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A standout student at a charter high school in Brooklyn says it’s time for state lawmakers to listen to pupils and parents — and pass a law to allow more charter schools to open.
“It’s unfair to limit opportunities to other students. I really think the legislature should lift the cap on charter schools,” Genesis Ramos, 17, told The Post.
Ramos is a senior at the Math Engineering and Science Academy charter high school, or MESA, in Bushwick — which can’t replicate its success because the state legislature has refused to allow the expansion of more charter schools in New York.
Earlier this month, the Democrat-controlled Senate and Assembly refused to amend the law to ease the limit as part of the state budget.
A scandal-weakened Gov. Andrew Cuomo couldn’t get traction for even a much more modest proposal: reauthorizing 20 so-called “zombie” licenses — those surrendered by schools that closed — to new charter-school applicants.
The state’s powerful teachers’ union is opposed to adding more charter schools, which are privately managed, publicly funded alternatives to traditional public schools.
Ramos, who will head to college this fall, said it’s a shame more students are not being afforded the learning opportunities she’s received at MESA.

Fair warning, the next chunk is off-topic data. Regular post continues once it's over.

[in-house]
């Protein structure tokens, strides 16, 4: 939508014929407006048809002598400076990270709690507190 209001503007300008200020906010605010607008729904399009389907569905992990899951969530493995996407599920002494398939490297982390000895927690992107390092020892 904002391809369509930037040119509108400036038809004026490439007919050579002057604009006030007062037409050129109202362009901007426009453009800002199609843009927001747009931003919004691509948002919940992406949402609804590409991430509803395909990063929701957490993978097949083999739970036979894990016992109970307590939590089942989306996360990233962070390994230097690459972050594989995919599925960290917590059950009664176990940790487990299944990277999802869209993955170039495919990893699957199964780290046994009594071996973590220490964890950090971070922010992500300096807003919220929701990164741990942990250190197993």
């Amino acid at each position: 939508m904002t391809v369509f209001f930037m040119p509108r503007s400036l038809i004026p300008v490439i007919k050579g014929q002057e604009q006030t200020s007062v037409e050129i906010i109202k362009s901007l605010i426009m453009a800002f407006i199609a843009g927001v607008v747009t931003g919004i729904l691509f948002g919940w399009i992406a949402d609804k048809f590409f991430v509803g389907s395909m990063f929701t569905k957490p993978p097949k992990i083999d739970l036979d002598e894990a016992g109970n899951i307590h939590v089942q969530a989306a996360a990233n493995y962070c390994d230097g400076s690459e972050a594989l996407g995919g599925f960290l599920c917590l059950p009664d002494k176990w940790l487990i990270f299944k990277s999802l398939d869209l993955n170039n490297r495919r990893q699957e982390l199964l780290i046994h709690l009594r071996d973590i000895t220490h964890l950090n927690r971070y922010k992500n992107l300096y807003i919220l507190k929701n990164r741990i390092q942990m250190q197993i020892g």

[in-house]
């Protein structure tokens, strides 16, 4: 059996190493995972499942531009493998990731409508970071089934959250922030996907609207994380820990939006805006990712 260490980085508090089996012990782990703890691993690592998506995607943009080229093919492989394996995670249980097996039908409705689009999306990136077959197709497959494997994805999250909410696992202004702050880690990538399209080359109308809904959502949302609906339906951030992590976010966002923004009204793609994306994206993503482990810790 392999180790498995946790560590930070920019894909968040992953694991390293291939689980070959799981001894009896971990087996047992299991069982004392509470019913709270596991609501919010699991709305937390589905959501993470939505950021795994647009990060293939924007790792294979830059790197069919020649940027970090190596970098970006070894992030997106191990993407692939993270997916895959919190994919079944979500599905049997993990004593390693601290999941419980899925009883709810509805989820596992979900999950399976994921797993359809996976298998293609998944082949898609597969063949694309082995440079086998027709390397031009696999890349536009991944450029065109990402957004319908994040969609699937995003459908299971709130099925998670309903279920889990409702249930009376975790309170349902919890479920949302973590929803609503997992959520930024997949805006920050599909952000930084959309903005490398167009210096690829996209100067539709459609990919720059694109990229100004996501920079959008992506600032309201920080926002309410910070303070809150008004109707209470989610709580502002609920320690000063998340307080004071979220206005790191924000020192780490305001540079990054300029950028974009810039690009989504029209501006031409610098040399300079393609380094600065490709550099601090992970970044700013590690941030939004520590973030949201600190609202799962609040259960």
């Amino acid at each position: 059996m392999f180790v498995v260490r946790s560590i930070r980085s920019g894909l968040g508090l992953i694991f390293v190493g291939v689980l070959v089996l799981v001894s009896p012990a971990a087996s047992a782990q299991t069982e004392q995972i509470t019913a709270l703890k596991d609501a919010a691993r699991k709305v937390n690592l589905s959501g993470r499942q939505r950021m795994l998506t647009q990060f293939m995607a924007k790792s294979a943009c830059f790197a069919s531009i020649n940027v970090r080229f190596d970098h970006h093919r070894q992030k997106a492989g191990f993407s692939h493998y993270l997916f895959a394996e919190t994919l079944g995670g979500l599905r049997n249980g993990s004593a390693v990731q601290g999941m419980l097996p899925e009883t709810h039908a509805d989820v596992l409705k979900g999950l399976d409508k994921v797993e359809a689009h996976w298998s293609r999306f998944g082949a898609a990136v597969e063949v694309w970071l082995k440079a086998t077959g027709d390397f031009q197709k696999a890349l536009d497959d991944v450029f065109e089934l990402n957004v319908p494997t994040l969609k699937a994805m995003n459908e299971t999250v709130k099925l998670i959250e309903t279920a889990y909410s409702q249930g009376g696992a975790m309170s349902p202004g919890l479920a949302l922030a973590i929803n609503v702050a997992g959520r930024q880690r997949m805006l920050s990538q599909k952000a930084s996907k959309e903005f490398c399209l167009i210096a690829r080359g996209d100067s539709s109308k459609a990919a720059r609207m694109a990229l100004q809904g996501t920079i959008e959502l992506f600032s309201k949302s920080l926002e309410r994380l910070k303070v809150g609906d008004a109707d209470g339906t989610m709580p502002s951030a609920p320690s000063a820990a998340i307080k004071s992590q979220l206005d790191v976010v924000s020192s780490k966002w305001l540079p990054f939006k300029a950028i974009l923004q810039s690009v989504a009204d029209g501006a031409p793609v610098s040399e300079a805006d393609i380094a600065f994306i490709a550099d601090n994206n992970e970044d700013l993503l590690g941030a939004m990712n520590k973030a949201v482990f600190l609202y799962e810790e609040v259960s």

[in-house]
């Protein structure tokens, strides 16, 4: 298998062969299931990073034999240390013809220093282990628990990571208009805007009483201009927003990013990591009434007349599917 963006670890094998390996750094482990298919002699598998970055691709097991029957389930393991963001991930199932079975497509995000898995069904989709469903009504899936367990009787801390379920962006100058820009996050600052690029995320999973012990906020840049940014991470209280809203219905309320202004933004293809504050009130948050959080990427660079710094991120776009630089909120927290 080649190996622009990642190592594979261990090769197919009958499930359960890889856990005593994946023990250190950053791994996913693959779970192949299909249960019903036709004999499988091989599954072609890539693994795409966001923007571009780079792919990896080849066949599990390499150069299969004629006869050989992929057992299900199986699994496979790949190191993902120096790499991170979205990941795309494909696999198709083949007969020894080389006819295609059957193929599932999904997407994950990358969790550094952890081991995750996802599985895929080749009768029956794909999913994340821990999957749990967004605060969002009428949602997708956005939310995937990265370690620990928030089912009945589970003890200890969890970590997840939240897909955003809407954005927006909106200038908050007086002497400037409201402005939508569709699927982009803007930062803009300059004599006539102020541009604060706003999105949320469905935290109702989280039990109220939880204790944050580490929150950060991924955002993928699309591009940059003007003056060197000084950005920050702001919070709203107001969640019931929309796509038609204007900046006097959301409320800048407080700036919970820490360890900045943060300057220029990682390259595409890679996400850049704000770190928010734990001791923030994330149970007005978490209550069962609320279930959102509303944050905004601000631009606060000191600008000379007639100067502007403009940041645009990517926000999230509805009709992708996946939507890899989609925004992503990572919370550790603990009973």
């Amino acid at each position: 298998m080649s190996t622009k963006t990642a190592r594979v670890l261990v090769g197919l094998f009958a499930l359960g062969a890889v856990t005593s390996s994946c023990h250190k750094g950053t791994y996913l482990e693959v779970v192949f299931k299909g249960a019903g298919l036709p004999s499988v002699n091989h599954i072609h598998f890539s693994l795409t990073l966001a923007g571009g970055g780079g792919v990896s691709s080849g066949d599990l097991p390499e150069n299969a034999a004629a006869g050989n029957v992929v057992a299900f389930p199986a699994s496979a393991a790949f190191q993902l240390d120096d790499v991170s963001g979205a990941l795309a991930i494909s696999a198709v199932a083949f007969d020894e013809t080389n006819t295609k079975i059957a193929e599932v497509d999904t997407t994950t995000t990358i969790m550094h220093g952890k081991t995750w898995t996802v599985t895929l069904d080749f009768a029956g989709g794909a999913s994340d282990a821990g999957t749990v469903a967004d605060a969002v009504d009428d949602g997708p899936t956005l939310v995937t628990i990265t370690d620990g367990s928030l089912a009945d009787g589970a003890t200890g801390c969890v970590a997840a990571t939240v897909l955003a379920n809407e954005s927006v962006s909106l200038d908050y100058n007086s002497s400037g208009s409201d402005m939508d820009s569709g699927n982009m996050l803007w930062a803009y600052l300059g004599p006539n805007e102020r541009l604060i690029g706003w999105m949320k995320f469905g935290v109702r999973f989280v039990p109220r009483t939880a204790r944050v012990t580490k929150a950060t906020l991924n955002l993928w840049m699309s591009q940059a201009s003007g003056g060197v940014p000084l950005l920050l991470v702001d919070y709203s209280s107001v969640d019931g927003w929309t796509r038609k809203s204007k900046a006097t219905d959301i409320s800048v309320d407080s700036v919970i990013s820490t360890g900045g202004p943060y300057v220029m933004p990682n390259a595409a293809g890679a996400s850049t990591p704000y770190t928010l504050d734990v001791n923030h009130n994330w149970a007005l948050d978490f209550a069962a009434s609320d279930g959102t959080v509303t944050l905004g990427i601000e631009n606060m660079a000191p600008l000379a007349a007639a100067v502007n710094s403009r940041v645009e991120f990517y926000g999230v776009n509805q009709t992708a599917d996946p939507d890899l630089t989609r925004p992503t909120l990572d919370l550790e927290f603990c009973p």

She was accepted to CUNY’s prestigious Macaulay honor’s program at Hunter and Baruch colleges.
“Being a MESA student provided me with a lot of opportunities,” Ramos said.
“My experience was amazing because of the staff. The teachers are also advisors, coaches and club leaders. The teachers care a lot about the students.”
Ramos said her favorite classes at the moment are Advanced Placement calculus and government and economics.
She recalled dissecting a sheep’s heart and fetal pig during her freshman year.
Ramos said MESA’s rigor was a startling contrast from her regular public middle school, IS 377, which she said didn’t offer advanced Regents high-school-credit courses.
MESA offers about 20 percent more instructional time for students than a typical high school, according to its executive director, Arthur Samuels.
“If the politicians actually understood how amazing MESA is, they wouldn’t have a limit on charter schools,” Ramos said.
“It’s a good opportunity for any student in any borough.”
MESA has already received state approval for a second school in Central Brooklyn, but without a coveted license, it’s in expansion limbo.
”It’s frustrating to see how the political dynamics in Albany is preventing quality schools from opening,” Samuels told The Post.
“Parents want a quality choice,” he said.
The charter school cap is set at 460 statewide, with 290 set aside for New York City, which has already hit that limit.
There are 92 unused charters left for the rest of the state, but they can’t be used in the Big Apple — where the demand is — without a change in state law.
The Mission Society, an anti-poverty group in Harlem, and Urban Dove, which runs “second chance” transfer high schools aimed at helping struggling students in danger of dropping out, also have slammed lawmakers for blocking their bids to open new charter schools.
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